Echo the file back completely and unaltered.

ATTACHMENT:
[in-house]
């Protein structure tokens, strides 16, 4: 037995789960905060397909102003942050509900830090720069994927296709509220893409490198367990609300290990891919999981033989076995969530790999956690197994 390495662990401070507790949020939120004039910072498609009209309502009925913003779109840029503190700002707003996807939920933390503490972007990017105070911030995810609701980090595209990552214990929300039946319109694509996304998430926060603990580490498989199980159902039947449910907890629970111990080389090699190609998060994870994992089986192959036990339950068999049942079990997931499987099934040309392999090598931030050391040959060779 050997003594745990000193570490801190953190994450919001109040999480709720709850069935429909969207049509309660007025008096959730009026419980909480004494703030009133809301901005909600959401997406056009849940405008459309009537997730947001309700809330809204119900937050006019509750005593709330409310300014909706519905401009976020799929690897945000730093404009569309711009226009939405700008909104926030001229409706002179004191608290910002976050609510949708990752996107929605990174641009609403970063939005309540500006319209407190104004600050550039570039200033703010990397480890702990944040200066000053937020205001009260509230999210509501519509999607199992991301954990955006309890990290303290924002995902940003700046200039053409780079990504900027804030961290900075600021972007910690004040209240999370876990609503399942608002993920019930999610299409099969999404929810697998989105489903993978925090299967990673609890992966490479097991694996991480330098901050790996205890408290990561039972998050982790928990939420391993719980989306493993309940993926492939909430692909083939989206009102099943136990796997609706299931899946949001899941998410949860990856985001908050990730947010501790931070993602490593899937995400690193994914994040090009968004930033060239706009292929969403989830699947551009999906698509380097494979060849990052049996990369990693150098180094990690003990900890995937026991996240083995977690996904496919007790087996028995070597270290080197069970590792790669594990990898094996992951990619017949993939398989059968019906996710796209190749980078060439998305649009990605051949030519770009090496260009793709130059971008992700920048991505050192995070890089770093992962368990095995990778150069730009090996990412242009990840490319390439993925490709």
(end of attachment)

[in-house]
């Protein structure tokens, strides 16, 4: 037995789960905060397909102003942050509900830090720069994927296709509220893409490198367990609300290990891919999981033989076995969530790999956690197994 390495662990401070507790949020939120004039910072498609009209309502009925913003779109840029503190700002707003996807939920933390503490972007990017105070911030995810609701980090595209990552214990929300039946319109694509996304998430926060603990580490498989199980159902039947449910907890629970111990080389090699190609998060994870994992089986192959036990339950068999049942079990997931499987099934040309392999090598931030050391040959060779 050997003594745990000193570490801190953190994450919001109040999480709720709850069935429909969207049509309660007025008096959730009026419980909480004494703030009133809301901005909600959401997406056009849940405008459309009537997730947001309700809330809204119900937050006019509750005593709330409310300014909706519905401009976020799929690897945000730093404009569309711009226009939405700008909104926030001229409706002179004191608290910002976050609510949708990752996107929605990174641009609403970063939005309540500006319209407190104004600050550039570039200033703010990397480890702990944040200066000053937020205001009260509230999210509501519509999607199992991301954990955006309890990290303290924002995902940003700046200039053409780079990504900027804030961290900075600021972007910690004040209240999370876990609503399942608002993920019930999610299409099969999404929810697998989105489903993978925090299967990673609890992966490479097991694996991480330098901050790996205890408290990561039972998050982790928990939420391993719980989306493993309940993926492939909430692909083939989206009102099943136990796997609706299931899946949001899941998410949860990856985001908050990730947010501790931070993602490593899937995400690193994914994040090009968004930033060239706009292929969403989830699947551009999906698509380097494979060849990052049996990369990693150098180094990690003990900890995937026991996240083995977690996904496919007790087996028995070597270290080197069970590792790669594990990898094996992951990619017949993939398989059968019906996710796209190749980078060439998305649009990605051949030519770009090496260009793709130059971008992700920048991505050192995070890089770093992962368990095995990778150069730009090996990412242009990840490319390439993925490709």